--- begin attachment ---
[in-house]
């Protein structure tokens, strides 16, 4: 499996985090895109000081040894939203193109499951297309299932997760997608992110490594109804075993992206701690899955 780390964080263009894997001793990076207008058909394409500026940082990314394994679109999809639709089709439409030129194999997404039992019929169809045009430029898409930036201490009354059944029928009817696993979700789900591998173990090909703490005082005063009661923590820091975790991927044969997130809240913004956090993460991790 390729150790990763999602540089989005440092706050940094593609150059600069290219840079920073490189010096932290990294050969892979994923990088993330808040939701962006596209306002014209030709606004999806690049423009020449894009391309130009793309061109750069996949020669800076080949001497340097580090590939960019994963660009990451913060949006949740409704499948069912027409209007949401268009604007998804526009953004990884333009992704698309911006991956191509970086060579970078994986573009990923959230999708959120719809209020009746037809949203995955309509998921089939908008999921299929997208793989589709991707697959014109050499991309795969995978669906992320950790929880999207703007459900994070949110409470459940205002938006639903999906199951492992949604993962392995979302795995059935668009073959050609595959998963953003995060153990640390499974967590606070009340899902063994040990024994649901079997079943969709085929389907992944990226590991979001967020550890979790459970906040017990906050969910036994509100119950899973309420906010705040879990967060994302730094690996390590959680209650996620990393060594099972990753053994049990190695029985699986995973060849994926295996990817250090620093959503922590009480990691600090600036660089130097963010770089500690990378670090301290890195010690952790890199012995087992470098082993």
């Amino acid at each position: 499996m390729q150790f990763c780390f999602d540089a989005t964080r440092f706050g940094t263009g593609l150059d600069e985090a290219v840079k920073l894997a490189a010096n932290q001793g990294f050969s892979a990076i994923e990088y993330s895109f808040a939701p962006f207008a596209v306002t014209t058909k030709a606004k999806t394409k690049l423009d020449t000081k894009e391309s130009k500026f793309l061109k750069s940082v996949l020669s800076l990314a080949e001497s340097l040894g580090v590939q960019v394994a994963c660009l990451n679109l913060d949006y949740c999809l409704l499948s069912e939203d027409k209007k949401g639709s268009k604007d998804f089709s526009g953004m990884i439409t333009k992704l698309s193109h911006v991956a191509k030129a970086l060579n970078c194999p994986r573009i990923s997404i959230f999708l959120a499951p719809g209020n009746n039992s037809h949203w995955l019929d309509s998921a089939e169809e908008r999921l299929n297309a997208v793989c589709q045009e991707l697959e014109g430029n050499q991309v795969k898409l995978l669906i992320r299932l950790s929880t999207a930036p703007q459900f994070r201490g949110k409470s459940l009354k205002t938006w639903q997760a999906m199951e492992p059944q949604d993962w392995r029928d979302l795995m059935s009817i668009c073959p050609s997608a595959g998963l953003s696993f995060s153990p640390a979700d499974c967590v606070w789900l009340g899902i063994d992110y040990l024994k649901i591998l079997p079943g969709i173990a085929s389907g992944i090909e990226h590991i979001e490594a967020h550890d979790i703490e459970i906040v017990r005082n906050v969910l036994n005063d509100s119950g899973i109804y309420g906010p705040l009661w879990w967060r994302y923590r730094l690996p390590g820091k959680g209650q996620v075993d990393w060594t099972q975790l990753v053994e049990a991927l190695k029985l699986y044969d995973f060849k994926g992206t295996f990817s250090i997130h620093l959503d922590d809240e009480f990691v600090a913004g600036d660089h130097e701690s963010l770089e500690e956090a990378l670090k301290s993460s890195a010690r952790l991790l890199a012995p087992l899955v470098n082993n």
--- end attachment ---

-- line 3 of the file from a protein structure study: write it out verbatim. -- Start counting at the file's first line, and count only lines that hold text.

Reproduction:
């Amino acid at each position: 499996m390729q150790f990763c780390f999602d540089a989005t964080r440092f706050g940094t263009g593609l150059d600069e985090a290219v840079k920073l894997a490189a010096n932290q001793g990294f050969s892979a990076i994923e990088y993330s895109f808040a939701p962006f207008a596209v306002t014209t058909k030709a606004k999806t394409k690049l423009d020449t000081k894009e391309s130009k500026f793309l061109k750069s940082v996949l020669s800076l990314a080949e001497s340097l040894g580090v590939q960019v394994a994963c660009l990451n679109l913060d949006y949740c999809l409704l499948s069912e939203d027409k209007k949401g639709s268009k604007d998804f089709s526009g953004m990884i439409t333009k992704l698309s193109h911006v991956a191509k030129a970086l060579n970078c194999p994986r573009i990923s997404i959230f999708l959120a499951p719809g209020n009746n039992s037809h949203w995955l019929d309509s998921a089939e169809e908008r999921l299929n297309a997208v793989c589709q045009e991707l697959e014109g430029n050499q991309v795969k898409l995978l669906i992320r299932l950790s929880t999207a930036p703007q459900f994070r201490g949110k409470s459940l009354k205002t938006w639903q997760a999906m199951e492992p059944q949604d993962w392995r029928d979302l795995m059935s009817i668009c073959p050609s997608a595959g998963l953003s696993f995060s153990p640390a979700d499974c967590v606070w789900l009340g899902i063994d992110y040990l024994k649901i591998l079997p079943g969709i173990a085929s389907g992944i090909e990226h590991i979001e490594a967020h550890d979790i703490e459970i906040v017990r005082n906050v969910l036994n005063d509100s119950g899973i109804y309420g906010p705040l009661w879990w967060r994302y923590r730094l690996p390590g820091k959680g209650q996620v075993d990393w060594t099972q975790l990753v053994e049990a991927l190695k029985l699986y044969d995973f060849k994926g992206t295996f990817s250090i997130h620093l959503d922590d809240e009480f990691v600090a913004g600036d660089h130097e701690s963010l770089e500690e956090a990378l670090k301290s993460s890195a010690r952790l991790l890199a012995p087992l899955v470098n082993n």